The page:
aleator classicus

Reading at Random in Classical Literature

Archive for March 2011

Plutarch, Against Wealth fr.151

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Just a fragment, so it’s difficult to know what the context is – but quoted by Stobaeus from a work κατὰ πλούτου.

οὐδέποτε λιμὸς ἐγέννησε μοιχείαν, οὐδέποτε ἀπορία χρημάτων ἀσωτίαν. βραχεῖά τίς ἐστι σωφροσύνη τὸ πενητεύειν, ὀλίγη τις εὐνομία  τὸ ἀπορεῖσθαι.

Never did hunger bring forth adultery, never did lack of money bring forth profligacy. Being poor is a humble kind of temperance, lacking money is a small kind of obedience to the law.

Written by aleatorclassicus

March 31, 2011 at 12:00 PM

Posted in Plutarch

Ampelius, Aide-mémoire 10

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I’ve just come across this delightful little book, care of Bill Thayer’s wonderful site of Latin texts. It’s a nice summary of stuff the Roman schoolboy ought to know, and it would be lovely to have a full English translation some day! Here’s the brief section 10, On Empires. The Romans are, of course, the culmination of history so far.

imperia ab ineunte aevi memoria fuerunt septem. primi rerum potiti sunt Assyrii, deinde Medi, postea Persae, tum Lacedaemonii, dein Athenienses; post hos inde Macedones: sic deinde Romani.

The Empires, from as far back as our memory goes, have been seven. The first people to be the masters of affairs were the Assyrians, then the Medes, followed by the Persians, then the Lacedaemonians [Spartans], and next the Athenians. After them came the Macedonians, and then likewise the Romans.

Written by aleatorclassicus

March 30, 2011 at 12:00 PM

Posted in Ampelius

Aristophanes, Peace 1264

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Today’s conversational Greek lesson: how to encourage a speedy departure.

χωρῶμεν, ὦ τᾶν, ἐκποδών.

Let’s get out of here, mate!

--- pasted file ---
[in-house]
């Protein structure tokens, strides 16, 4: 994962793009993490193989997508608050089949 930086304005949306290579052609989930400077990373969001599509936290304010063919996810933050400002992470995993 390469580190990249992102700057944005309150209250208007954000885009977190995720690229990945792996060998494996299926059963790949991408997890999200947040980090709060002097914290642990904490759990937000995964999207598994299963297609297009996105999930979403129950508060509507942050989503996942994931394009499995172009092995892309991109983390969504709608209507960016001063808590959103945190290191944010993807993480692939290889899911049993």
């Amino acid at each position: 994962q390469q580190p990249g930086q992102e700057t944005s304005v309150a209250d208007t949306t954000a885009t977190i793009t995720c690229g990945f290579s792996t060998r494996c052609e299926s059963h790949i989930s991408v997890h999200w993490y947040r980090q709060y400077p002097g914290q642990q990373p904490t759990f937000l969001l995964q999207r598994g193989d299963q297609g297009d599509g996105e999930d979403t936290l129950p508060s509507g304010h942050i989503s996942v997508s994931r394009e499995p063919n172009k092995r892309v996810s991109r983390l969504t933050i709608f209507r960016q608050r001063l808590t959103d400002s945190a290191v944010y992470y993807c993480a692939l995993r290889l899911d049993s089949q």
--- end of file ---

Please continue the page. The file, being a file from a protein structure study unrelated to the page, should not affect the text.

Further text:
Written by aleatorclassicus

March 29, 2011 at 12:00 PM

Posted in Aristophanes

Suetonius, Life of Terence 4

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The comic playwright died on his way back from a visit to Greece. Suetonius quotes a poetic tribute by Volcatius Sedigitus.

post editas comoedias nondum quintum atque vicesimum egressus annum, causa vitandae opinionis qua videbatur aliena pro suis edere, seu percipiendi Graecorum instituta moresque, quos non perinde exprimeret in scriptis, egressus est neque amplius rediit. de morte eius Vulcatius sic tradit:

sed ut Afer populo sex dedit comoedias,
iter hinc in Asiam fecit, et navem ut semel
conscendit, visus numquam est; sic vita vacat.

After publishing his comedies before he had passed his twenty-fifth year, he departed from Rome – either to avoid gossip which claimed he was publishing others’ work as his own, or else to gain knowledge of the manners and customs of the Greeks, which he thought he had not yet properly put across in his writings – and he never again returned. Concerning his death Vulcatius has left us these lines:

But when [Terentius] Afer had produced six comedies,
he voyaged hence to Africa. When once he had embarked,
he was never again seen; so did he leave life.

Written by aleatorclassicus

March 28, 2011 at 12:00 PM

Palladas, AP 9.489

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An epigram from the Greek Anthology.

γραμματικοῦ θυγάτηρ ἔτεκεν φιλότητι μιγεῖσα
   παιδίον ἀρσενικόν, θηλυκόν, οὐδέτερον.

A scholar’s daughter, ‘having mingled in love’, gave birth to a child who was masculine, feminine and neuter.

There’s an obvious joke in here, but scholars have argued as to whether there’s further subtlety which we fail to understand – is it perhaps something to do with the child being hermaphrodite? I wonder whether it’s inspired by παιδίον being a neuter word.

‘Having mingled in love’ is a phrase from epic poetry – appropriate because the grammatikos taught Homer.

Written by aleatorclassicus

March 27, 2011 at 12:00 PM

Posted in Palladas